• Articles 4, 5, 8, 17 & 19 of the Data Act. “Design clear protections for trade secrets” A data holder is not able to retain control over how data will be used by a potential competitor once shared. The Data Act needs to specify how the rights and commercial interests of data holders are safeguarded in the case when a data recipient (government or business) misuses non-personal data containing trade secrets. A clearer definition of what a competing service is would also strengthen this section. 
  • Moreover, as access to data and sharing provisions have been included in recent legislation such as the Digital Services Act (DSA), the Digital Markets Act (DMA) and the Platform to Business (P2B) Regulation, it would be advisable to conduct a thorough evaluation of these instruments before adding more rules on top. This would be simpler and help avoid duplication.


Data Portability & interoperability 

Developing new cross-sectoral innovative products and services, startups support portability and interoperability principles. To promote the rollout of new technologies, these principles can encourage takeup and mass-adoption of new products and services. Startups support more portable non-personal data sets and generally welcome more interoperability between different services and platforms. However, to avoid unintended effects on smaller players, interoperability obligations should be proportionate to the technical capacities of the provider at hand. More specifically, startups that are cloud service providers would benefit from:

  • “functional equivalence” obligations that are technically feasible and proportionate to their actual processing capacities; this means that functional equivalence can only apply to those functionalities that both the source and destination providers independently offer;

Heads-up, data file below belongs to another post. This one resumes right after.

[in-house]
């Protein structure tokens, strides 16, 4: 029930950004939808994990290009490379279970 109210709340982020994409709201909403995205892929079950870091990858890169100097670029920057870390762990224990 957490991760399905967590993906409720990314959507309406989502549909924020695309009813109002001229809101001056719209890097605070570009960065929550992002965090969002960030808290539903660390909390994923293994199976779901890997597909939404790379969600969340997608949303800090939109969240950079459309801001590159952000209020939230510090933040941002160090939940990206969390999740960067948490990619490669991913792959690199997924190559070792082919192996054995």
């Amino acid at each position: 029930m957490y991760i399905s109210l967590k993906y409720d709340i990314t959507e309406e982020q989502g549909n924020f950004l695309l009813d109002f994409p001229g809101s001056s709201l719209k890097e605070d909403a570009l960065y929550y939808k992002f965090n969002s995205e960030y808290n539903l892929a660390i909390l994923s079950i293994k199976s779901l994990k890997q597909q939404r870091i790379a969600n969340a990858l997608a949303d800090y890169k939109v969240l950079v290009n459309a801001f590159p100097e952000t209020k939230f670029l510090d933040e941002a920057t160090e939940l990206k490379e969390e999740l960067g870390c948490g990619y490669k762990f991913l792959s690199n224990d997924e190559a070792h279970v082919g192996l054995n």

• a longer mandatory transition period for completing the switching to other cloud service providers, which is currently set at 30 days, as these can be intensely time consuming, specially for smaller actors with inherently less resources.

Lastly, startups and their representative organisations are willing and needed to contribute to the standardisation process.


Data transfers 

Startup communities are particularly concerned about recent discussions on the extension of the scope of Article 27 from “data processing services” to “data holders”. International data transfers are a key element of a thriving global startup ecosystem. 

We understand that international data transfers themselves are not the main concern in Article 27 of the Data Act. Rather, the focus is on unlawful governmental access in third countries. This is supported by the wording in the Data Act’s Recitals and EDPB and the EDPS Joint Opinion, and should be clarified throughout the text of Article 27 of the Data Act.